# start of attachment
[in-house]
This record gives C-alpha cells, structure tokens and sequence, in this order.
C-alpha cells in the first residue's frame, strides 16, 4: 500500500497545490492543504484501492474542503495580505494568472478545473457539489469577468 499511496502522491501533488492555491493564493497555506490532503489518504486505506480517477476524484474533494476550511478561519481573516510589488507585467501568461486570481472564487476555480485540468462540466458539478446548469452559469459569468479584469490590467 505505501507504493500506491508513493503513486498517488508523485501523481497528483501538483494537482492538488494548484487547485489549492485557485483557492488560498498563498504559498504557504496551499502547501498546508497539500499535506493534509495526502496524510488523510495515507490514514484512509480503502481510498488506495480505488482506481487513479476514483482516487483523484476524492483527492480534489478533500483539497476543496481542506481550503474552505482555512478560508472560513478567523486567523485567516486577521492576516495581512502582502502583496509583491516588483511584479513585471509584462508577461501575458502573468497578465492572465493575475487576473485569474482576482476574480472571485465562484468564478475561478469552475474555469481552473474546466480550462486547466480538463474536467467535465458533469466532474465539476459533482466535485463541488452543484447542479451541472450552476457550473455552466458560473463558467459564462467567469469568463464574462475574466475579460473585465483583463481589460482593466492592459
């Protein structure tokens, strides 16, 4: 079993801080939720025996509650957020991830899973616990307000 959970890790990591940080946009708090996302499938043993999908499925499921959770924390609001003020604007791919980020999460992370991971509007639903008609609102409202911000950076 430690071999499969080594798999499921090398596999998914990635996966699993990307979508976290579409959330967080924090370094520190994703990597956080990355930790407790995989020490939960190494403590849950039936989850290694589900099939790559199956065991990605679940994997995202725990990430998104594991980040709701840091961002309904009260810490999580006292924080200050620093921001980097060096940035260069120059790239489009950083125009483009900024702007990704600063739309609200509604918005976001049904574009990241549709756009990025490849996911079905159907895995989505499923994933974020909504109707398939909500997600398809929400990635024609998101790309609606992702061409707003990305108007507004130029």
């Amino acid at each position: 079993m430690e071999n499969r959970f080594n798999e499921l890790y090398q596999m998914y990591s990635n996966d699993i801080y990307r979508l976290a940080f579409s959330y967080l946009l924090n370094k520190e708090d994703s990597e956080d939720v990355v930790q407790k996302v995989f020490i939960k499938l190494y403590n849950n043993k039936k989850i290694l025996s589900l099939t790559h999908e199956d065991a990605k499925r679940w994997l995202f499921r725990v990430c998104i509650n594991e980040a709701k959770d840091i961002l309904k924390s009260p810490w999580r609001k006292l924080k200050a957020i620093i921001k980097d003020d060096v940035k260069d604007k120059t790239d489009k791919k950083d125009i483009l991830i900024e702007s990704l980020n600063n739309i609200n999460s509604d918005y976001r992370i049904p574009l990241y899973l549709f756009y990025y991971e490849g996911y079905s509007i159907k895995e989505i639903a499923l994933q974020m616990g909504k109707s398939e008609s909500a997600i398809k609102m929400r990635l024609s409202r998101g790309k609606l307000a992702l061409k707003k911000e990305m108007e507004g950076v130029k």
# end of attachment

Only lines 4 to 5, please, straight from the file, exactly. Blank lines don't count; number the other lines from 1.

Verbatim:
């Protein structure tokens, strides 16, 4: 079993801080939720025996509650957020991830899973616990307000 959970890790990591940080946009708090996302499938043993999908499925499921959770924390609001003020604007791919980020999460992370991971509007639903008609609102409202911000950076 430690071999499969080594798999499921090398596999998914990635996966699993990307979508976290579409959330967080924090370094520190994703990597956080990355930790407790995989020490939960190494403590849950039936989850290694589900099939790559199956065991990605679940994997995202725990990430998104594991980040709701840091961002309904009260810490999580006292924080200050620093921001980097060096940035260069120059790239489009950083125009483009900024702007990704600063739309609200509604918005976001049904574009990241549709756009990025490849996911079905159907895995989505499923994933974020909504109707398939909500997600398809929400990635024609998101790309609606992702061409707003990305108007507004130029």
């Amino acid at each position: 079993m430690e071999n499969r959970f080594n798999e499921l890790y090398q596999m998914y990591s990635n996966d699993i801080y990307r979508l976290a940080f579409s959330y967080l946009l924090n370094k520190e708090d994703s990597e956080d939720v990355v930790q407790k996302v995989f020490i939960k499938l190494y403590n849950n043993k039936k989850i290694l025996s589900l099939t790559h999908e199956d065991a990605k499925r679940w994997l995202f499921r725990v990430c998104i509650n594991e980040a709701k959770d840091i961002l309904k924390s009260p810490w999580r609001k006292l924080k200050a957020i620093i921001k980097d003020d060096v940035k260069d604007k120059t790239d489009k791919k950083d125009i483009l991830i900024e702007s990704l980020n600063n739309i609200n999460s509604d918005y976001r992370i049904p574009l990241y899973l549709f756009y990025y991971e490849g996911y079905s509007i159907k895995e989505i639903a499923l994933q974020m616990g909504k109707s398939e008609s909500a997600i398809k609102m929400r990635l024609s409202r998101g790309k609606l307000a992702l061409k707003k911000e990305m108007e507004g950076v130029k």